On October 16-17, 2019, Sejal Mistry, Country Director at ACCESS Health Southeast Asia, attended the Primary Care 2030 Dialogue in Dubai, United Arab Emirates.  Convened by the Center for Primary Care at Harvard University, the World Economic Forum, and the World Bank, the meeting brought together public, private, and non-profit stakeholders to discuss and propose actions to address primary health care challenges presented by the Ministry of Health of Vietnam and the Ministry of Health of Kenya.  ACCESS Health Southeast Asia was invited to participate in this closed-door workshop to facilitate a dialogue and provide insights on the role of digital technology to strengthen primary health care systems, and achieve universal health coverage. Participants provided specific recommendations to the governments of Vietnam and Kenya. 

A few notable perspectives from the 2-day workshop: 

  1. Meaningful private sector engagement for Universal Health Coverage

Dessislava Dimitrova, the head of Health Systems Transformation at the World Economic Forum, described efforts by the World Economic Forum to connect companies to governments and international organizations to think through new and innovative ways to achieve healthcare access. To this end, the World Economic Forum private sector engagement platform will provide opportunities to encourage investments and action toward strengthening primary care. An excellent statement of guiding principles for private sector engagement for Universal Health coverage can be found here.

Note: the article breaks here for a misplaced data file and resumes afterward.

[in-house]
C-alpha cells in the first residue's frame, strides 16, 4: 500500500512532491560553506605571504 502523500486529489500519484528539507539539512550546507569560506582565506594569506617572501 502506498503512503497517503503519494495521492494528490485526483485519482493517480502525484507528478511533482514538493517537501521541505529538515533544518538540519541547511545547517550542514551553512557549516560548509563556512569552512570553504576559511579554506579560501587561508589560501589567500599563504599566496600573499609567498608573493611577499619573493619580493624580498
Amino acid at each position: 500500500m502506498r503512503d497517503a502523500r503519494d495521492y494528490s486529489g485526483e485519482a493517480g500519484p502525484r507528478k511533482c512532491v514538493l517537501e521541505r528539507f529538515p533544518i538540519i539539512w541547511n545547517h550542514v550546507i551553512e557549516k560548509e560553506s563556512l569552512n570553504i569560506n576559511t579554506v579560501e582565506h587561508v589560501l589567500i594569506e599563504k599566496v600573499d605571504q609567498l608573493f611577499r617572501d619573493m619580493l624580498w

1. Before countries commit to Primary Health Care, they need data. 

The Primary Health Care Performance Initiative (PHCPI) is a global partnership to identify concrete indicators to track and measure national progress for primary health care. Beth Tritter, the Executive Director of PHCPI, described the current international effort to assist countries in developing a national profile to track progress on Primary Health Care. Primary Health Care Vital Signs profiles have been created to measure progress regarding four key domains: financing, capacity, equity, and performance.

Currently, there are twelve “trailblazer” countries (Malaysia and Sri Lanka, in Asia) that are developing comprehensive “Vital signs” profiles.  All countries will eventually be able to request technical support and guidance from the World Health Organization to develop their own. 

More information on PHCPI can be found at this site.

  1. Disruptive leapfrog innovative solutions are needed to close the Universal Health Coverage gap

Irina Nikolic, a global health specialist from the World Bank, presented the sober economic picture of health care, noting that global spending on health is estimated to be $7.7 trillion USD or 11% of the global GDP. A World Bank study showed that progress on universal health coverage was slow, and that under current efforts the universal health coverage gap cannot be closed. As such, the pre-eminent international organization on finance recognized that disruptive leapfrog innovative solutions are needed to make UHC a reality.

The World Bank is currently leading an effort to match digital health players with country systems with pre-identified problem statements. So far, they have tested this approach in India and Brazil and have noted that only private sector health facilities have taken up digital health partners, while their public health counterparts have not.

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